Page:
Forecasting today is an enormous business. We are accustomed to hearing so-called experts opine on the future virtually every day. It is an accepted part of our culture. We hardly think twice about it, being accustomed to what in many cases is fortune-telling and omens. In that sense, the world is as pagan as it has ever been.
Readers may be surprised by that statement. Surely, forecasting isn’t on the same level as enchanting, sorcery, divining, astrology, or the interpretation of omens. Isn’t forecasting much more advanced and scientific than it was a century or several millennia ago?
Not necessarily. There are different types of forecasts. For example, weather forecasting is more advanced today than ever before. With weather satellites proliferating, there have been tremendous improvements in global data collection over the last decade or so. Computing power has also moved forward rapidly.
As such, short-term forecasts (two days in advance or so) of precipitation or temperature have become more useful. All the same, weather forecasting still attracts quite a bit of derision because it is not 100% accurate. Indeed, long-term weather forecasts are still very unreliable. Nonetheless, they are accurate enough over the short-term to be generally helpful.
We can agree that forecasts applying to the physical realm (things subject to physical laws) have improved, though are still very poor in many of these fields—for example, volcanology or seismology. The prediction of an earthquake event has not been mastered yet.
But what about human factors—future events and trends pertaining to human culture, fashion, financial markets, economies, geopolitics, peace and human advancement?
Here we discover that predictions are extremely unreliable. In fact, we find that forecasts are even less accurate than simple probability would suggest. Why? Human beings as a whole have certain biases. They love to hear what they want to hear. They all prefer what pleases the flesh. Observing human nature, we all understand this to be the case.
An article by Tim Harford (“How to See into the Future”) documents the unreliability of human forecasts. A short excerpt follows:
Billions of dollars are spent on experts who claim they can forecast what’s around the corner, in business, finance and economics. Most of them get it wrong. […] Former consultant William Sherden reckoned in 1998 that forecasting was a $200bn industry—$300bn in today’s terms—and the bulk of the money was being made in business, economic and financial forecasting.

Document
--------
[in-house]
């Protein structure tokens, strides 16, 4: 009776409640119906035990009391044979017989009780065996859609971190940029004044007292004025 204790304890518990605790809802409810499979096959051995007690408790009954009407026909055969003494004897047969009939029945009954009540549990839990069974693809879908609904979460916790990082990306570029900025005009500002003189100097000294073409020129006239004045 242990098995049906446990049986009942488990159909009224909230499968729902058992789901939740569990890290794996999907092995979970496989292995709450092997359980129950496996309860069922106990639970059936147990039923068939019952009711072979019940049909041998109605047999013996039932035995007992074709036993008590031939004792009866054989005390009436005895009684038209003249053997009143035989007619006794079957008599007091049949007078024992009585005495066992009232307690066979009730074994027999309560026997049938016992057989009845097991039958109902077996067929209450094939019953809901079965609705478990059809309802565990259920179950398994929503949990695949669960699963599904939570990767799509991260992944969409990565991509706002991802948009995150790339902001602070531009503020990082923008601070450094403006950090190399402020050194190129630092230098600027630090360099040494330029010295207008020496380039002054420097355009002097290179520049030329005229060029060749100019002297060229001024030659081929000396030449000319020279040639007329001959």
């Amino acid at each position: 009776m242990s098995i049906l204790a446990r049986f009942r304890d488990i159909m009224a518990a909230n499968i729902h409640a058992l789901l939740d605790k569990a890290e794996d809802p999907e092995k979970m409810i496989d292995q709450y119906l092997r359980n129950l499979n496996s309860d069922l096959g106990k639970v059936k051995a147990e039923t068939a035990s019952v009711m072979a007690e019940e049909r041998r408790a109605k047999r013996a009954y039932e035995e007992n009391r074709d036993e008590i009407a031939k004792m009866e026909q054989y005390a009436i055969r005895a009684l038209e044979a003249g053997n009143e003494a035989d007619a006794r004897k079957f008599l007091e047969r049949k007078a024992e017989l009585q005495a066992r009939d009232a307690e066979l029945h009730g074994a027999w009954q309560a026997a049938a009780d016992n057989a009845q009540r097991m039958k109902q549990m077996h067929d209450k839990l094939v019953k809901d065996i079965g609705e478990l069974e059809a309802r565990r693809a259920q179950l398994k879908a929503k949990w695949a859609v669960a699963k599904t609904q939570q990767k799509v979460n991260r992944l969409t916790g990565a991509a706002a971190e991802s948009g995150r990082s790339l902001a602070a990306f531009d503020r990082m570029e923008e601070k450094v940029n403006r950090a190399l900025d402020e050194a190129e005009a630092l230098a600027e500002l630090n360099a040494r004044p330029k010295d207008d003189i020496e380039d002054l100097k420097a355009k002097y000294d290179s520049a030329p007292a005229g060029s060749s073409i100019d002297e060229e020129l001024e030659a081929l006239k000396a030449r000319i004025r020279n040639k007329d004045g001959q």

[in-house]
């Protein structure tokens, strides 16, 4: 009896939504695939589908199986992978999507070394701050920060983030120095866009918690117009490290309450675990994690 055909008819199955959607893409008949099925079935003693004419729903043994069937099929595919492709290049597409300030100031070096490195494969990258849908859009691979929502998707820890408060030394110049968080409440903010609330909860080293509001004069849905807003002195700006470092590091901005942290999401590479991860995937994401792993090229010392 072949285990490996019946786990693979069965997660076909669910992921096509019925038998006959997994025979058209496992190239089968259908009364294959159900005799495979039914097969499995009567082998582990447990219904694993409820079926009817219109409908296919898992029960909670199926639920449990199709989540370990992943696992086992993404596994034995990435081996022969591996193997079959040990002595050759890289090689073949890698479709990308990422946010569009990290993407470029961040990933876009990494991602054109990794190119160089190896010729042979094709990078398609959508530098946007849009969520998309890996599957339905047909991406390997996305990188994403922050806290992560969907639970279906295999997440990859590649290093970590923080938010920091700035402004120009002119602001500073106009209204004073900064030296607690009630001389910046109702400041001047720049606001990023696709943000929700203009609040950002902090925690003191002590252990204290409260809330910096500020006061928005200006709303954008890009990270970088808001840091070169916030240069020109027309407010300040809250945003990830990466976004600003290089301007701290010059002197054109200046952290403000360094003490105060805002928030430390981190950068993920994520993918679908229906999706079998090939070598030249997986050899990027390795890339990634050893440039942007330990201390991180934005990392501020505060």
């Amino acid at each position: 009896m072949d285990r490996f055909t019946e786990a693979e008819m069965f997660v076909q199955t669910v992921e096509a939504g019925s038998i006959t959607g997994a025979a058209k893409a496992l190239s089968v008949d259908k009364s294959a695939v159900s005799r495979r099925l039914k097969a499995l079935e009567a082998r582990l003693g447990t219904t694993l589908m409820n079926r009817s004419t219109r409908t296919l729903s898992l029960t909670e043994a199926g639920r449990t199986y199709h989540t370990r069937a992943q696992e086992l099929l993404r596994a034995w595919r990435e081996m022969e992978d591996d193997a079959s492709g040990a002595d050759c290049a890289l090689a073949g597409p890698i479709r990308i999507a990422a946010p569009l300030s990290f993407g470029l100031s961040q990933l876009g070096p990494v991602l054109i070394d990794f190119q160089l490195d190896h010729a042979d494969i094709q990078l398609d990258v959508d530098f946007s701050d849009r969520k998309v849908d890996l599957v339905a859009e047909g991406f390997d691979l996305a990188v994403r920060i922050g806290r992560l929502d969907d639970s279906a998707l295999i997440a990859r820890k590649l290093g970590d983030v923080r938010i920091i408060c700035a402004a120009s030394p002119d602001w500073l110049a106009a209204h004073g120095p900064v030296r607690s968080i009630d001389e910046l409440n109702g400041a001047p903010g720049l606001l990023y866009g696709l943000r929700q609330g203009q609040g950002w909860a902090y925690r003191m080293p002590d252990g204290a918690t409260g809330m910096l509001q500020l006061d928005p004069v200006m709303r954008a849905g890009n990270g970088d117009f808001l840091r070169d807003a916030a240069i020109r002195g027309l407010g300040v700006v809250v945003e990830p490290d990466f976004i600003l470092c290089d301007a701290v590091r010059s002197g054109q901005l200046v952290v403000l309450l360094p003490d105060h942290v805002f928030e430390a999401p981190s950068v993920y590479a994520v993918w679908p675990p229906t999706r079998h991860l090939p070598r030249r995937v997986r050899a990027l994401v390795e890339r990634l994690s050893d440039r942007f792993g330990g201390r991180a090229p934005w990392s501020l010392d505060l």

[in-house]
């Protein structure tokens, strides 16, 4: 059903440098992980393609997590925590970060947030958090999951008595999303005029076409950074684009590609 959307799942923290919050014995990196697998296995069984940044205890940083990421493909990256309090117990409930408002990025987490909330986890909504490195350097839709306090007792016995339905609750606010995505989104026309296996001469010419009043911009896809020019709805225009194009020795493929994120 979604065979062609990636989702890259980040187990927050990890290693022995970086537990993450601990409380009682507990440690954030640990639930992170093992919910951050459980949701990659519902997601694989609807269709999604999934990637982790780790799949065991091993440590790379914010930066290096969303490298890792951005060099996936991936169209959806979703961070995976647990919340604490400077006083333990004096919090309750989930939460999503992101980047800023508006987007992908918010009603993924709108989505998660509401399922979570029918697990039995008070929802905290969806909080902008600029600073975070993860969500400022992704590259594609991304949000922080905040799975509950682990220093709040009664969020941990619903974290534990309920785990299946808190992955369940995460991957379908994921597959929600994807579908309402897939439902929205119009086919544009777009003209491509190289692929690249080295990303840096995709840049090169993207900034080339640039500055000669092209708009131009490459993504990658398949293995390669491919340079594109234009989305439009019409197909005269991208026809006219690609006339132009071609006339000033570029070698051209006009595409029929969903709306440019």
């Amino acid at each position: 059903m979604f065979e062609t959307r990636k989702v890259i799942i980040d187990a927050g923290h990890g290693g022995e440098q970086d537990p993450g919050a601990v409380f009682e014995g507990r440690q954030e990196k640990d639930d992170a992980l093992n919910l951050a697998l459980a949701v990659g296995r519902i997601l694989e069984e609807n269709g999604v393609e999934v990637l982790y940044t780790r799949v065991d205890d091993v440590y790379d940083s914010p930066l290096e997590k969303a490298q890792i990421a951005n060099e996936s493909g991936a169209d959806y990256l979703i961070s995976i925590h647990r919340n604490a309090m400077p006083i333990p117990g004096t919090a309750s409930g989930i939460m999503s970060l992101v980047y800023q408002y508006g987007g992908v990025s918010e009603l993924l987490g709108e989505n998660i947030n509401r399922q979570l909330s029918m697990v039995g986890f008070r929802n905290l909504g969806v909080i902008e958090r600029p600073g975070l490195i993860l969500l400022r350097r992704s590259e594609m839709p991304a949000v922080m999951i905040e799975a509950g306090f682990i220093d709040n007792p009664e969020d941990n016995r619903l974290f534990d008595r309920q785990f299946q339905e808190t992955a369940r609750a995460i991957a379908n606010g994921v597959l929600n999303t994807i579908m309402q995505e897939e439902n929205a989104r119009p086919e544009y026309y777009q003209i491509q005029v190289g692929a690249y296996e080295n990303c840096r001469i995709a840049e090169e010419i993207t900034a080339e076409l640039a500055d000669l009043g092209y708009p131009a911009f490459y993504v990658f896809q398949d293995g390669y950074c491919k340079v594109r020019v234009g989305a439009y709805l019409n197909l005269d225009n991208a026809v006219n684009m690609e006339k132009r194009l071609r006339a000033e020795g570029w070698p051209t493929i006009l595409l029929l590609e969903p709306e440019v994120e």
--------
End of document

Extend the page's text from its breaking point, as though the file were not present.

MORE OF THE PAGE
It is true that forecasting now seems ubiquitous. Data analysts forecast demand for new products, or the impact of a discount or special offer; scenario planners produce broad-based narratives with the aim of provoking fresh thinking; nowcasters look at Twitter or Google to track epidemics, actual or metaphorical, in real time; intelligence agencies look for clues about where the next geopolitical crisis will emerge; and banks, finance ministries, consultants and international agencies release regular prophecies covering dozens, even hundreds, of macroeconomic variables.
Real breakthroughs have been achieved in certain areas, especially where rich datasets have become available—for example, weather forecasting, online retailing and supply-chain management. Yet when it comes to the headline-grabbing business of geopolitical or macroeconomic forecasting, it is not clear that we are any better at the fundamental task that the industry claims to fulfill—seeing into the future.
Mr. Harford comes to a similar conclusion: Human beings are not good at predicting human behavior. Financial markets, politics, peace, economies … etc. are all connected to human behavior.
Futurists, experts of any kind, and politicians (to name only some) all like to make positive predictions. In no field is there greater bias than in economic and financial forecasting. I have experienced this firsthand many times. We all know that financial crises occur from time to time and that massive declines in stock and bond markets can occur. Yet, one dare not predict any such likelihood. You will be severely scorned.